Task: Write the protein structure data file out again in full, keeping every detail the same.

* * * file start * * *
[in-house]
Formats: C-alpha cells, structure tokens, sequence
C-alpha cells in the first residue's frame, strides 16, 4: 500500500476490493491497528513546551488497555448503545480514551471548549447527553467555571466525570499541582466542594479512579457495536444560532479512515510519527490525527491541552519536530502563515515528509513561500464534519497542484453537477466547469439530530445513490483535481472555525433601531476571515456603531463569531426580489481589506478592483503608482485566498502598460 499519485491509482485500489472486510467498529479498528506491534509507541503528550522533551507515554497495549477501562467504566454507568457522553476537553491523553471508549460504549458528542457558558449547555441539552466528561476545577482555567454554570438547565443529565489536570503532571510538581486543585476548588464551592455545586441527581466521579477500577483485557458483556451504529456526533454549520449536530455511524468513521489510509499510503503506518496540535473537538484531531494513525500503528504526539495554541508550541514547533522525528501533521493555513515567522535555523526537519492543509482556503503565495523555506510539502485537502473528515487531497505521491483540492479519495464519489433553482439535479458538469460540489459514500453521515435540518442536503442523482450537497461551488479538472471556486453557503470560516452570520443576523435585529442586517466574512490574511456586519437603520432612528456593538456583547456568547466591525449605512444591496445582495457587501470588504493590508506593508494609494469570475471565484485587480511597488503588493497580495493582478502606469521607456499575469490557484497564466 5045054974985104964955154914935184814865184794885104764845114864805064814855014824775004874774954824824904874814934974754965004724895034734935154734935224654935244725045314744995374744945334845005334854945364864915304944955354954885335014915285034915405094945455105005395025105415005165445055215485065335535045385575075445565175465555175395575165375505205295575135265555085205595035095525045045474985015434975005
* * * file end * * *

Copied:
[in-house]
Formats: C-alpha cells, structure tokens, sequence
C-alpha cells in the first residue's frame, strides 16, 4: 500500500476490493491497528513546551488497555448503545480514551471548549447527553467555571466525570499541582466542594479512579457495536444560532479512515510519527490525527491541552519536530502563515515528509513561500464534519497542484453537477466547469439530530445513490483535481472555525433601531476571515456603531463569531426580489481589506478592483503608482485566498502598460 499519485491509482485500489472486510467498529479498528506491534509507541503528550522533551507515554497495549477501562467504566454507568457522553476537553491523553471508549460504549458528542457558558449547555441539552466528561476545577482555567454554570438547565443529565489536570503532571510538581486543585476548588464551592455545586441527581466521579477500577483485557458483556451504529456526533454549520449536530455511524468513521489510509499510503503506518496540535473537538484531531494513525500503528504526539495554541508550541514547533522525528501533521493555513515567522535555523526537519492543509482556503503565495523555506510539502485537502473528515487531497505521491483540492479519495464519489433553482439535479458538469460540489459514500453521515435540518442536503442523482450537497461551488479538472471556486453557503470560516452570520443576523435585529442586517466574512490574511456586519437603520432612528456593538456583547456568547466591525449605512444591496445582495457587501470588504493590508506593508494609494469570475471565484485587480511597488503588493497580495493582478502606469521607456499575469490557484497564466 5045054974985104964955154914935184814865184794885104764845114864805064814855014824775004874774954824824904874814934974754965004724895034734935154734935224654935244725045314744995374744945334845005334854945364864915304944955354954885335014915285034915405094945455105005395025105415005165445055215485065335535045385575075445565175465555175395575165375505205295575135265555085205595035095525045045474985015434975005